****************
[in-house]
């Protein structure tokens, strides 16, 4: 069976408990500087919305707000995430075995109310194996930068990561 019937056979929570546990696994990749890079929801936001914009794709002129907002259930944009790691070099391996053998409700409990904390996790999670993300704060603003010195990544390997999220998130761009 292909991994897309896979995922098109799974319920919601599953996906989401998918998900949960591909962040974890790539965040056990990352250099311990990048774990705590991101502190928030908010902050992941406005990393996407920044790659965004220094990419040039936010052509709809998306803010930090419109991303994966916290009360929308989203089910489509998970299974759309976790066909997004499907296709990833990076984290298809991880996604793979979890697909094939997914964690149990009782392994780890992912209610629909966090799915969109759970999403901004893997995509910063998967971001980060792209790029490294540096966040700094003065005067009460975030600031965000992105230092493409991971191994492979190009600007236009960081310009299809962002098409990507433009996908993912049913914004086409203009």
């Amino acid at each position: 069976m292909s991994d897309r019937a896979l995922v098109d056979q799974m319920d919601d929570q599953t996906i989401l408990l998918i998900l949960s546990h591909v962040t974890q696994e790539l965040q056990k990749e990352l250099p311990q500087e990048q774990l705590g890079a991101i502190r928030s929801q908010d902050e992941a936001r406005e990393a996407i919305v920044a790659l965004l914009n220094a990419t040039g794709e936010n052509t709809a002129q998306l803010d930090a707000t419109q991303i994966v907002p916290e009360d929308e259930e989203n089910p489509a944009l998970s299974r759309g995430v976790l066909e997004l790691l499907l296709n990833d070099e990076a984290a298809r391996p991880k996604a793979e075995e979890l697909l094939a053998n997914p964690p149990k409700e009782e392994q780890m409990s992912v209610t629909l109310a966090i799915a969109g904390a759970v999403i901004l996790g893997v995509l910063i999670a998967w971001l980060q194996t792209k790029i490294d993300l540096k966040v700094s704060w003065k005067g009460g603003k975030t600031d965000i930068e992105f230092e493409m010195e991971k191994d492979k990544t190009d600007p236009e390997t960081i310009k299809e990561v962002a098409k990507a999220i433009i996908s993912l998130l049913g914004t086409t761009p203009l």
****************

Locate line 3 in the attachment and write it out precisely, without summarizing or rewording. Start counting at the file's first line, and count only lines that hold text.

């Amino acid at each position: 069976m292909s991994d897309r019937a896979l995922v098109d056979q799974m319920d919601d929570q599953t996906i989401l408990l998918i998900l949960s546990h591909v962040t974890q696994e790539l965040q056990k990749e990352l250099p311990q500087e990048q774990l705590g890079a991101i502190r928030s929801q908010d902050e992941a936001r406005e990393a996407i919305v920044a790659l965004l914009n220094a990419t040039g794709e936010n052509t709809a002129q998306l803010d930090a707000t419109q991303i994966v907002p916290e009360d929308e259930e989203n089910p489509a944009l998970s299974r759309g995430v976790l066909e997004l790691l499907l296709n990833d070099e990076a984290a298809r391996p991880k996604a793979e075995e979890l697909l094939a053998n997914p964690p149990k409700e009782e392994q780890m409990s992912v209610t629909l109310a966090i799915a969109g904390a759970v999403i901004l996790g893997v995509l910063i999670a998967w971001l980060q194996t792209k790029i490294d993300l540096k966040v700094s704060w003065k005067g009460g603003k975030t600031d965000i930068e992105f230092e493409m010195e991971k191994d492979k990544t190009d600007p236009e390997t960081i310009k299809e990561v962002a098409k990507a999220i433009i996908s993912l998130l049913g914004t086409t761009p203009l």